There are moments when Desert Sun street reporter articles actually give “yellow journalism” a bad name. That’s the case with the newspaper and its current three-member team pulling together to ferret out more trivia from which to fashion headlines linking Mayor Steve Pougnet and the Palm Springs city council to scandal. They may succeed, not because they’re being truthful, performing a service or acting as 4th Estate public guardians, they may succeed for the simplest of reasons. It’s that vast supply of printer’s ink that allows them to engage in “repetition, repetition, repetition”.

     Here’s a defanged version of the Steve Pougnet story minus the lust for blood. In his regular occupation as a consultant Mayor Steve Pougnet was employed by local developer Richard Meaney. (Note: The mayoral position is considered part-time and includes a small salary. There are no restrictions prohibiting the mayor or city council members from having regular full-time employment positions separate from their part-time city responsibilities.)

  • 1.)  Mr. Meaney reportedly has benefited from legitimate financial dealings with the City of Palm Springs. The transactions were handled by city staff and ultimately approved by the City Council. Mayor Steve Pougnet has since apologized for overlooking a need to abstain from a procedural vote regarding one of the financial transactions.
  • 2.)  Questions have arisen whether the city received fair value from the arrangements with Mr. Meaney or whether undue influence occurred with respect to any of the transactions.
  • 3.)  No evidence has been produced indicating undue influence occurred. No evidence has been produced linking these transactions to Mr. Meaney’s employment of Steve Pougnet as a consultant.
  • 4.)  No evidence or link has been produced indicating that Steve Pougnet benefited from other than his regular fee for consulting services.
  • 5.)  A former Palm Springs resident now residing in the San Francisco Bay Area reportedly filed a complaint with the FPPC. Copies along with the FPPC form letter reply were shared with the local media. There’s no evidence that an actual FPPC investigation is underway.
  • 6.)  That same San Francisco Bay Area resident reportedly filed a complaint with Riverside County’s outgoing civil Grand Jury. Copies were shared with local media along with a response indicating the complaint would be passed along, without action, for consideration by a new civil Grand Jury in July. The media identified the complainant as “a long-time detractor of the mayor”.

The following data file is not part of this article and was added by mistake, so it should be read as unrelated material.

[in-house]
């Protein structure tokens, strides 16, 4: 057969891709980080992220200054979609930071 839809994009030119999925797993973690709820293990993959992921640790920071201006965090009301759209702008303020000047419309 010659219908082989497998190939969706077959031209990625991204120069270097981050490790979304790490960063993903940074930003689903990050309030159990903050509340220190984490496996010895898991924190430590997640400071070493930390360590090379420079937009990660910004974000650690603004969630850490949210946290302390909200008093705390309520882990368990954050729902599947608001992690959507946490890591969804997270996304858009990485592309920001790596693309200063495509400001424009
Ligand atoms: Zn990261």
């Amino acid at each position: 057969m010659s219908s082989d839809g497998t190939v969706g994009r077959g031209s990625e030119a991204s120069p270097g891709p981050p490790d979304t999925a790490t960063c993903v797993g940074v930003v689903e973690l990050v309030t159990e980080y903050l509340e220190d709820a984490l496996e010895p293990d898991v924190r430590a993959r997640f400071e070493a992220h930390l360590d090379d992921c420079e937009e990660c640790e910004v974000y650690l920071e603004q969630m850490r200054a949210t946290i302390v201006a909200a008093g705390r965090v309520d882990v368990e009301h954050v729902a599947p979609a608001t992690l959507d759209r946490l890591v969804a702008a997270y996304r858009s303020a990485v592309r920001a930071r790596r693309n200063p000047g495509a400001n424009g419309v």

• 7.)  An opinion was requested from the county District Attorney for an interpretation of the state’s ethical requirements for elected officials. That opinion was provided but no other indication exists that the District Attorney currently has an interest in the local media’s political targets.

     Whether in war, peace or the media there are some who appear to have an unquenchable thirst for fresh blood. That’s beginning to appear to be the case with Desert Sun street reporters and Palm Springs Mayor Steve Pougnet. If reports of an ongoing FPPC significant investigation were to surface, a criminal Grand Jury indictment handed down or evidence that crimes or other violations of law disclosed, then the newspaper would be performing the right job in reporting such events. None of this has occurred, no evidence produced and nothing beyond speculation presented to substantiate the series of Desert Sun stories on this subject. It continues, in the minds of many, to be just another instance of a “Guilty until proven innocent” judgment from those who would surely expect something better should they ever become targets of a media witch hunt.

Bond Shands
June 4, 2015
Desert Political Opinion at www.DesertObserver.com
The Notebook at www.BondShands.com

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3.00 avg. rating (71% score) - 2 votes

      CV Link is the motor vehicle roadway being designed for use by DMV licensed small electric passenger cars. The route is intended to link eight of the nine valley cities from Palm Springs to Coachella using a 50+ mile route that’s mostly on the Whitewater River channel embankment. These small electric vehicles are currently defined by DMV as having attainable speeds of 20mph but not more than 25mph. Those attainable speed requirements for users of CV Link are not mandatory and the future may see the need for higher speed attainment limits.

     The poor public relations evidenced by the founders and management of the CV Link project has and undoubtedly will continue to represent bad politics for the Coachella Valley bicycling community. The project never benefited from a vote of valley residents, no valley-wide written notices of hearings have ever been mailed and many of the early descriptions and/or promises have changed. These public relations failures may haunt the project for years to come and more so because of the number of undocumented expectations of benefits claimed for the project, that are sure to be exposed as little more than hyperbole intended to sway the masses. When it comes to public projects people don’t quickly forget the promises that failed to materialize along with the project’s completion.